Things rolled on. Chief Blair retired and Mark Saunders, a black man, took his place. For those who wanted carding obliterated, there was a sickening and exhausting feeling of being right back where the struggle had begun.
I wasn’t sure how much Cressy knew about our fight.
He seemed genuinely affronted by the practice. He told us it was Desmond Cole’s brilliant essay in Toronto Life in May that moved him to speak out. I was expecting Cressy to offer some suggestion about how to build on all our previous efforts. I wasn’t expecting the brutal simplicity of what he had to say.
“We just need to call around and get some people to agree that it’s time to end this thing,” he said.
I was stunned.
What made him think a few phone calls could achieve what thousands of angry voices hadn’t? A hush fell over the table.
Not knowing how else to break the silence, the other guests and I started coughing up the names of people who might speak out. Cressy listened and smiled patiently. “We need people who haven’t been speaking out on this yet,” he said, his eyes narrowing with what I thought was delight. “Remember, I’m the guy with the Rolodex.”
The phrase transported me back to a time when important political decisions were hatched in dimly lit, smoke-filled rooms by the old boys’ network. The woman beside me hmm’d. The soft-faced man chuckled.
It was clear that Cressy wasn’t talking about the people I knew, but the people he knew – people with power.
“People are saying the black community is fighting this alone,” he said. “That’s not right.” He thumped the table with his fist, scattering some cutlery.
The lunch wasn’t a discussion at all – it was a prelude to something more. My head was buzzing with that odd sensation you feel after experiencing something momentous.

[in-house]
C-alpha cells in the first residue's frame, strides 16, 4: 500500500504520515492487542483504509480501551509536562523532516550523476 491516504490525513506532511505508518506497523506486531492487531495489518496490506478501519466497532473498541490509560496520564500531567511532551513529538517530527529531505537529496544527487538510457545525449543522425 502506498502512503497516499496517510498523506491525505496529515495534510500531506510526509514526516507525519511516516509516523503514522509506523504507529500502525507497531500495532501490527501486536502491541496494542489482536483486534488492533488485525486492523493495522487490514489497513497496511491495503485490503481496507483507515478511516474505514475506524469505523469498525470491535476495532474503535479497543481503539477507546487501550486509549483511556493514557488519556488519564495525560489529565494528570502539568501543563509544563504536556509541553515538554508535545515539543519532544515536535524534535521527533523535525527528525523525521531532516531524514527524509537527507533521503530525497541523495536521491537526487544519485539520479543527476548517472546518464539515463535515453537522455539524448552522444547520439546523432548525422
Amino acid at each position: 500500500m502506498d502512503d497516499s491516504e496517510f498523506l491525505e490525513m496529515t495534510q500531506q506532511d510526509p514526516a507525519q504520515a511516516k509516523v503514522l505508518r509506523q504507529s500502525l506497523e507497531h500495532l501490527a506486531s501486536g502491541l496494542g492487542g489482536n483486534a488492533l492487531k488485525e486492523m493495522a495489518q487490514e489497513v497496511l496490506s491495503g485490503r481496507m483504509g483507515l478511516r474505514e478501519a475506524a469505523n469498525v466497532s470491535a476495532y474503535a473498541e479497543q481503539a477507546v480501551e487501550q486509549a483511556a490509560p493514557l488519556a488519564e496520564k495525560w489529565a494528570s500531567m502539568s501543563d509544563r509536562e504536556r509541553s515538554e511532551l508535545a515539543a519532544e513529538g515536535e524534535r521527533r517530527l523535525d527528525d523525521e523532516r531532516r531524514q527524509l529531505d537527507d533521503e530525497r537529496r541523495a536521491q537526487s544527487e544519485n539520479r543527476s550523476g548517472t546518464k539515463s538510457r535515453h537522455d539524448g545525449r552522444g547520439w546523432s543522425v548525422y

Cressy did exactly what he told us he would do. He formed Concerned Citizens to End Carding and called a press conference at City Hall.
I arrived just as the speakers were filing into the space arranged outside the mayor’s office. Reporters and photographers were already crushed up against the podium.
There they were, Toronto’s power elite, summoned by one of their own in less time than it takes to buy a used car. I had never seen so many influential people in one place. The atmosphere was lively. They laughed and chatted with an air of cozy familiarity. Coming together to make things happen is what they do.
Cressy took the podium.
“We do not want a new generation of youth, particularly black and brown youth, to have to go through this experience,” he boomed.
People applauded and whooped.
One by one they took turns speaking to the cameras ringed around them. Heads nodded. The applause grew louder. My chest was taut with emotion.
A few days later, Tory called his own press conference to announce that he’d changed his mind. Carding couldn’t be reformed or massaged into respectability after all. That would not be enough. It needed to be exorcised. One side of the city’s establishment had sent the message, and the other side received it.